Yesterday in this spot was a blurb noting that the man in 70th place, Jim Furyk, was projected to have played himself out of the top 125 of the FedEx Cup standings.
It was the closest thing to notable that could be said about the 46-year-old Furyk after a 2-over round he did not factor at all in, a common theme for the man who was having his most anonymous season since the mid-90s, a season that he had missed three months of in recovery from a wrist injury.
Then came today. Furyk shot a round, THE round, that took the attention of the sports world away from the Olympic Games, and to central Connecticut. Furyk fired a 58, the single lowest round of the million-plus rounds that have been played in PGA History. It was not enough to win the Travelers Championship, but it was enough to become immortal in PGA Tour lore.
There was a tournament outside of Furyk, even if everyone was too in awe of what had happened that morning to notice.
Scotland’s Russell Knox came out in front of a congested leaderboard, shooting a 2-under 68 to win the Travelers Championship by one stroke over Jerry Kelly, two over Justin Thomas and Patrick Rodgers, and three ahead of Mr. 58, the man who stole all the headlines.
1 Russell Knox -14
2 Jerry Kelly -13
T3 Patrick Rodgers -12
T3 Justin Thomas -12
T5 Jim “Mr.58” Furyk -11
T5 Robert Garrigus -11
T5 Tyrone Van Aswegen -11
T5 Daniel Berger -11
T9 Brooks Koepka -10
T9 Marc Leishman -10
T11 Alex Cejka, Patrick Reed, Daniel Summerhays -9
T17 Matt Kuchar, Louis Oosthuizen -8
T25 Bubba Watson, Jon Rahm, Charley Hoffman -7
T47 Ernie Els, Zach Johnson -6
T64 Padraig Harrington -1
HOW KNOX DID IT
Knox won playing a near identical front and back nines, with two birdies and a bogey on both. At the second shortest course on tour, everyone knew ball-striking would be critical, and Knox did that better than anyone over four days, finishing in the top 5 in both strokes gained: tee to green, and strokes gained: approach the green.
He did not make it look easy, however. He played the final four holes at one-over, then on 18, he hit his approach shot into the greenside bunker. He hit his bunker shot to 12 feet from the hole, then exploded in celebration as that putt slowly reached the bottom of the cup.
WHAT IT MEANS FOR KNOX
This was the second victory of the season for Knox, who was also victorious at the WGC-HSBC Champions at November in Shanghai, another tournament in which he closed with a 68. Knox, who was already in the top 10 of the FedEx Cup standings, rose to #4, and only trails Jason Day, Dustin Johnson, and Adam Scott, the three other golfers with two wins on the season.
It gives Knox a tremendous advantage in getting to the Tour Championship in Atlanta. It also makes Knox relevant in the Ryder Cup talk. He started the day a considerable ways back (30th place), but now he is at least on the radar for a Team Europe captain’s pick.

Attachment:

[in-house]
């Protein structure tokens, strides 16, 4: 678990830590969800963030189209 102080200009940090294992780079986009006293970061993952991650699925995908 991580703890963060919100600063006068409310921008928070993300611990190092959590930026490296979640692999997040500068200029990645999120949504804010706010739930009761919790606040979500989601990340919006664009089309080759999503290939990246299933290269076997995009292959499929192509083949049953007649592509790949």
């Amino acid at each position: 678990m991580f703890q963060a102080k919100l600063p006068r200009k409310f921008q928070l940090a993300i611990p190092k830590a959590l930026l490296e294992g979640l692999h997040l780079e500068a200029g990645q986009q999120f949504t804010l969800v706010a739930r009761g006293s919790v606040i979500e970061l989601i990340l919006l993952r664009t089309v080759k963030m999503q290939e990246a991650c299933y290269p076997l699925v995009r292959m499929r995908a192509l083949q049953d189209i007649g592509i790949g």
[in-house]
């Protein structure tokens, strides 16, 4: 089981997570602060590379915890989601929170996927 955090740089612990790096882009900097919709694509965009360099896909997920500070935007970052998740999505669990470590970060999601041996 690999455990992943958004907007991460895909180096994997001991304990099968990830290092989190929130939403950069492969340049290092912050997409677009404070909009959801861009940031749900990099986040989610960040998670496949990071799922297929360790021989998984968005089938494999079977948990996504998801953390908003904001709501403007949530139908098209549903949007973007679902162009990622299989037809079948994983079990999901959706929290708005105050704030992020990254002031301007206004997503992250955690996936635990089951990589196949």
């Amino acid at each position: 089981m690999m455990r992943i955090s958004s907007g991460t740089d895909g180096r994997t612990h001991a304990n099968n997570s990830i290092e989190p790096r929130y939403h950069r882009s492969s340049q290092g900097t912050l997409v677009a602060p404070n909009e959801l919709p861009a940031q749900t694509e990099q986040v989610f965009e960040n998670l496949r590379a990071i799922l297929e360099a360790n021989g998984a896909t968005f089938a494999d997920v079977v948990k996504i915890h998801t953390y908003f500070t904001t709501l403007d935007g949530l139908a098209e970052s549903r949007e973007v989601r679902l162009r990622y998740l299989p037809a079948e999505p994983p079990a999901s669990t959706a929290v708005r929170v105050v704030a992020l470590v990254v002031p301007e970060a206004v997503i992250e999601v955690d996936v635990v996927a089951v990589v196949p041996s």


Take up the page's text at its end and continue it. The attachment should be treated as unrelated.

BERGERS BAD DAY
Jim Furyk was stories A, B, and C today, but if there was a story D, it was the play of Daniel Berger. After 54 holes, American Daniel Berger, who won the FedEx St. Jude classic in June, held a three stroke lead.
However, on a day where scoring was low, and for some VERY low, Berger disappointed with a 4-over 74. The 23-year-old went into a back nine tailspin, with bogeys on 10, 11, 12, and 13. Two birdies in the final five holes was not enough to get back out front.
Berger was being talked about yesterday as a potential Ryder Cup participant for the U.S. Now, some of the guys on the bubble, particularly Bubba Watson and Rickie Fowler, can breathe slightly easier, although Berger has just been replaced in the talks by Furyk.
LAST CALL BEFORE RIO
Sunday’s final round marked the last round of competitive golf that three of the four American Olympic representatives, Bubba Watson, Patrick Reed, and Matt Kuchar, will play before teeing it up in Rio in the upcoming week.
None of the three did anything to significantly raise or lower Olympic expectations. The youngest of the three, Reed, was also the best. A bogey-free round of 66 put Reed in a tie for 11th place, just barely missing out on his 10th top-10 of the season.
Kuchar was next best of the three, as an eagle on the 15th hole was the key to a final round 65. He finished in a tie for 17th. Watson, who was also the defending champion, shot a 2-under 68 to finish T25. He still does not have a top 10 since March.
With only a few weeks left until the FedEx Cup playoffs start, a number of players helped or hurt their individual standing. The biggest positive mover was Robert Garrigus, whose fifth place finish moved him from outside the top 125 (133rd) to inside (116th).
Blayne Barber (126 to 122) and Chris Stroud (132 to 123) were the only other golfers to play themselves into the top 125. Matt Jones (124 to 126) moved himself out for the moment, while Padraig Harrington and Sung Kang were among those who missed great opportunities to get into the mix.
“It’s never easy. I was in this position in Mexico and wasn’t able to make a par, and man that putt, I’ll remember that one forever.”
– Russell Knox